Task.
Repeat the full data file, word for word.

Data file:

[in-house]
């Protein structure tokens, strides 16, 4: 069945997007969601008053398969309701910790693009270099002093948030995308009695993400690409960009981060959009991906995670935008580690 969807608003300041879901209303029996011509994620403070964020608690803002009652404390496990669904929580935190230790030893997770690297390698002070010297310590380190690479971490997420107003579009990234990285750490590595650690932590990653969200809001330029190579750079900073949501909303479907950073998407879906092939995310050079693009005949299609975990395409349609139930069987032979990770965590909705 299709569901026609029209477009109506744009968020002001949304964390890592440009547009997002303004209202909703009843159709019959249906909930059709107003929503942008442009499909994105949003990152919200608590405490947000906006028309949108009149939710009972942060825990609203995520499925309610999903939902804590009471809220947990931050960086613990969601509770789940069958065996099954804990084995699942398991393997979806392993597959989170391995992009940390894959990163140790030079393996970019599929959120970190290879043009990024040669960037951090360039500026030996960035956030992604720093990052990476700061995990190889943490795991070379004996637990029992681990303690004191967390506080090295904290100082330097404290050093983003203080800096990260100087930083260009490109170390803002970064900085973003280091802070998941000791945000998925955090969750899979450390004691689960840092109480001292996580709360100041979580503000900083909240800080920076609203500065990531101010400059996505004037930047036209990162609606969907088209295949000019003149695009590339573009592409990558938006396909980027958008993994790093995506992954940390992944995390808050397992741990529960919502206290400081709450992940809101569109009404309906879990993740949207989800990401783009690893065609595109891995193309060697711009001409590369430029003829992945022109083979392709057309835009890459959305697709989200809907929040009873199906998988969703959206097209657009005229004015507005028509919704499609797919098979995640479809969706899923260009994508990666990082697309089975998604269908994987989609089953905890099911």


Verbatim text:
[in-house]
């Protein structure tokens, strides 16, 4: 069945997007969601008053398969309701910790693009270099002093948030995308009695993400690409960009981060959009991906995670935008580690 969807608003300041879901209303029996011509994620403070964020608690803002009652404390496990669904929580935190230790030893997770690297390698002070010297310590380190690479971490997420107003579009990234990285750490590595650690932590990653969200809001330029190579750079900073949501909303479907950073998407879906092939995310050079693009005949299609975990395409349609139930069987032979990770965590909705 299709569901026609029209477009109506744009968020002001949304964390890592440009547009997002303004209202909703009843159709019959249906909930059709107003929503942008442009499909994105949003990152919200608590405490947000906006028309949108009149939710009972942060825990609203995520499925309610999903939902804590009471809220947990931050960086613990969601509770789940069958065996099954804990084995699942398991393997979806392993597959989170391995992009940390894959990163140790030079393996970019599929959120970190290879043009990024040669960037951090360039500026030996960035956030992604720093990052990476700061995990190889943490795991070379004996637990029992681990303690004191967390506080090295904290100082330097404290050093983003203080800096990260100087930083260009490109170390803002970064900085973003280091802070998941000791945000998925955090969750899979450390004691689960840092109480001292996580709360100041979580503000900083909240800080920076609203500065990531101010400059996505004037930047036209990162609606969907088209295949000019003149695009590339573009592409990558938006396909980027958008993994790093995506992954940390992944995390808050397992741990529960919502206290400081709450992940809101569109009404309906879990993740949207989800990401783009690893065609595109891995193309060697711009001409590369430029003829992945022109083979392709057309835009890459959305697709989200809907929040009873199906998988969703959206097209657009005229004015507005028509919704499609797919098979995640479809969706899923260009994508990666990082697309089975998604269908994987989609089953905890099911």